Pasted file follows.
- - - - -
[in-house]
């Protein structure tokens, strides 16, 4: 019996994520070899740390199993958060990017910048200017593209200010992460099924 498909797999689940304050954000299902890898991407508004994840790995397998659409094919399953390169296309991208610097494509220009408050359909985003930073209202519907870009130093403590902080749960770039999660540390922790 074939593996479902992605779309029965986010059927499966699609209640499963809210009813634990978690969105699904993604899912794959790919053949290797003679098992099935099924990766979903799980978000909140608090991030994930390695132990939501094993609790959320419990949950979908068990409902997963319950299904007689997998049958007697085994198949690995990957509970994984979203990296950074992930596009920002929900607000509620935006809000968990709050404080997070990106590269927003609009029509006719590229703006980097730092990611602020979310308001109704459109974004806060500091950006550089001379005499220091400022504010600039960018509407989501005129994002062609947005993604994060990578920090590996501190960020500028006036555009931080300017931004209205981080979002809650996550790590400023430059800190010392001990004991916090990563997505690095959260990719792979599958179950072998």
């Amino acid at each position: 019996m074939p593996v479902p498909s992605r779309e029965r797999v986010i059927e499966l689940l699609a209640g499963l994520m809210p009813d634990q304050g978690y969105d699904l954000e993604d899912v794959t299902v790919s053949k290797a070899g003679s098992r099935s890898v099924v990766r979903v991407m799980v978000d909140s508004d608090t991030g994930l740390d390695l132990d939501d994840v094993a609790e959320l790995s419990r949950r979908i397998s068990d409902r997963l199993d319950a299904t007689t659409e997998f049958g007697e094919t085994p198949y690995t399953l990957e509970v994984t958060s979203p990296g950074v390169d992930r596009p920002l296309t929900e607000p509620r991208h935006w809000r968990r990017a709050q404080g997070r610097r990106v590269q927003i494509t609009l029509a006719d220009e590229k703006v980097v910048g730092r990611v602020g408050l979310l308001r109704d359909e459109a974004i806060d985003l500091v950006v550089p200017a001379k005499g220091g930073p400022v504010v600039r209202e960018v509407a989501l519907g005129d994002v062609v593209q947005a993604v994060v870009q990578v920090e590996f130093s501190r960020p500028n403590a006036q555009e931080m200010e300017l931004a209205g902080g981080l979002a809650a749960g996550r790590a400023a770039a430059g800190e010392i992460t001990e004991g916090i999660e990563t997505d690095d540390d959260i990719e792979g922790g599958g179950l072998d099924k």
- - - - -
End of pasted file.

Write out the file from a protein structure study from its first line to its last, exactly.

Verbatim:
[in-house]
């Protein structure tokens, strides 16, 4: 019996994520070899740390199993958060990017910048200017593209200010992460099924 498909797999689940304050954000299902890898991407508004994840790995397998659409094919399953390169296309991208610097494509220009408050359909985003930073209202519907870009130093403590902080749960770039999660540390922790 074939593996479902992605779309029965986010059927499966699609209640499963809210009813634990978690969105699904993604899912794959790919053949290797003679098992099935099924990766979903799980978000909140608090991030994930390695132990939501094993609790959320419990949950979908068990409902997963319950299904007689997998049958007697085994198949690995990957509970994984979203990296950074992930596009920002929900607000509620935006809000968990709050404080997070990106590269927003609009029509006719590229703006980097730092990611602020979310308001109704459109974004806060500091950006550089001379005499220091400022504010600039960018509407989501005129994002062609947005993604994060990578920090590996501190960020500028006036555009931080300017931004209205981080979002809650996550790590400023430059800190010392001990004991916090990563997505690095959260990719792979599958179950072998």
């Amino acid at each position: 019996m074939p593996v479902p498909s992605r779309e029965r797999v986010i059927e499966l689940l699609a209640g499963l994520m809210p009813d634990q304050g978690y969105d699904l954000e993604d899912v794959t299902v790919s053949k290797a070899g003679s098992r099935s890898v099924v990766r979903v991407m799980v978000d909140s508004d608090t991030g994930l740390d390695l132990d939501d994840v094993a609790e959320l790995s419990r949950r979908i397998s068990d409902r997963l199993d319950a299904t007689t659409e997998f049958g007697e094919t085994p198949y690995t399953l990957e509970v994984t958060s979203p990296g950074v390169d992930r596009p920002l296309t929900e607000p509620r991208h935006w809000r968990r990017a709050q404080g997070r610097r990106v590269q927003i494509t609009l029509a006719d220009e590229k703006v980097v910048g730092r990611v602020g408050l979310l308001r109704d359909e459109a974004i806060d985003l500091v950006v550089p200017a001379k005499g220091g930073p400022v504010v600039r209202e960018v509407a989501l519907g005129d994002v062609v593209q947005a993604v994060v870009q990578v920090e590996f130093s501190r960020p500028n403590a006036q555009e931080m200010e300017l931004a209205g902080g981080l979002a809650a749960g996550r790590a400023a770039a430059g800190e010392i992460t001990e004991g916090i999660e990563t997505d690095d540390d959260i990719e792979g922790g599958g179950l072998d099924k």